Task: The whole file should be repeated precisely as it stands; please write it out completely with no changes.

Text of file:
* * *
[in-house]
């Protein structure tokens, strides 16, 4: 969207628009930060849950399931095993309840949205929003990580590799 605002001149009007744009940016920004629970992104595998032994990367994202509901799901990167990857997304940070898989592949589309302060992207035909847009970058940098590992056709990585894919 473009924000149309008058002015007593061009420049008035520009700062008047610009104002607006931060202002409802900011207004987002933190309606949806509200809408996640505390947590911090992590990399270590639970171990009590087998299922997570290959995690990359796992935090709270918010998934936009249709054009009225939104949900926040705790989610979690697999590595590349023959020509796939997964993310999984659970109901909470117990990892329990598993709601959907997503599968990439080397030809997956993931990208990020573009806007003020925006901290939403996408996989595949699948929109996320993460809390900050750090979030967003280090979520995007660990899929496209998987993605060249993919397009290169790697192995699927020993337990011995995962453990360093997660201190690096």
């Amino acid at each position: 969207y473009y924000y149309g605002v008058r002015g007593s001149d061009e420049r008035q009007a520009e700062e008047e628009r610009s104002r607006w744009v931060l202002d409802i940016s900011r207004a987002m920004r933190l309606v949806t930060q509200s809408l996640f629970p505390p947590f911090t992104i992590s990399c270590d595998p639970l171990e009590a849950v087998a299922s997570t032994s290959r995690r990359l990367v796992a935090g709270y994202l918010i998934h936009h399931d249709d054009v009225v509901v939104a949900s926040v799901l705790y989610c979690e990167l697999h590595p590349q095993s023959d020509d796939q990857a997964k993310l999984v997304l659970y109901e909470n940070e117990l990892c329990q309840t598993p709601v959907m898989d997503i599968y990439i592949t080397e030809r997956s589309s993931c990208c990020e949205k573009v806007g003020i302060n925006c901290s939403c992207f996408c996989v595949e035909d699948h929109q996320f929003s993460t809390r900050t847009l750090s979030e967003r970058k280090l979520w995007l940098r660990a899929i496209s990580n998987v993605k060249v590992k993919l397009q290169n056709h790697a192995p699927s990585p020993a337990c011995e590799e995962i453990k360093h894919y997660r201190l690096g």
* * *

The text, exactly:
[in-house]
């Protein structure tokens, strides 16, 4: 969207628009930060849950399931095993309840949205929003990580590799 605002001149009007744009940016920004629970992104595998032994990367994202509901799901990167990857997304940070898989592949589309302060992207035909847009970058940098590992056709990585894919 473009924000149309008058002015007593061009420049008035520009700062008047610009104002607006931060202002409802900011207004987002933190309606949806509200809408996640505390947590911090992590990399270590639970171990009590087998299922997570290959995690990359796992935090709270918010998934936009249709054009009225939104949900926040705790989610979690697999590595590349023959020509796939997964993310999984659970109901909470117990990892329990598993709601959907997503599968990439080397030809997956993931990208990020573009806007003020925006901290939403996408996989595949699948929109996320993460809390900050750090979030967003280090979520995007660990899929496209998987993605060249993919397009290169790697192995699927020993337990011995995962453990360093997660201190690096």
């Amino acid at each position: 969207y473009y924000y149309g605002v008058r002015g007593s001149d061009e420049r008035q009007a520009e700062e008047e628009r610009s104002r607006w744009v931060l202002d409802i940016s900011r207004a987002m920004r933190l309606v949806t930060q509200s809408l996640f629970p505390p947590f911090t992104i992590s990399c270590d595998p639970l171990e009590a849950v087998a299922s997570t032994s290959r995690r990359l990367v796992a935090g709270y994202l918010i998934h936009h399931d249709d054009v009225v509901v939104a949900s926040v799901l705790y989610c979690e990167l697999h590595p590349q095993s023959d020509d796939q990857a997964k993310l999984v997304l659970y109901e909470n940070e117990l990892c329990q309840t598993p709601v959907m898989d997503i599968y990439i592949t080397e030809r997956s589309s993931c990208c990020e949205k573009v806007g003020i302060n925006c901290s939403c992207f996408c996989v595949e035909d699948h929109q996320f929003s993460t809390r900050t847009l750090s979030e967003r970058k280090l979520w995007l940098r660990a899929i496209s990580n998987v993605k060249v590992k993919l397009q290169n056709h790697a192995p699927s990585p020993a337990c011995e590799e995962i453990k360093h894919y997660r201190l690096g």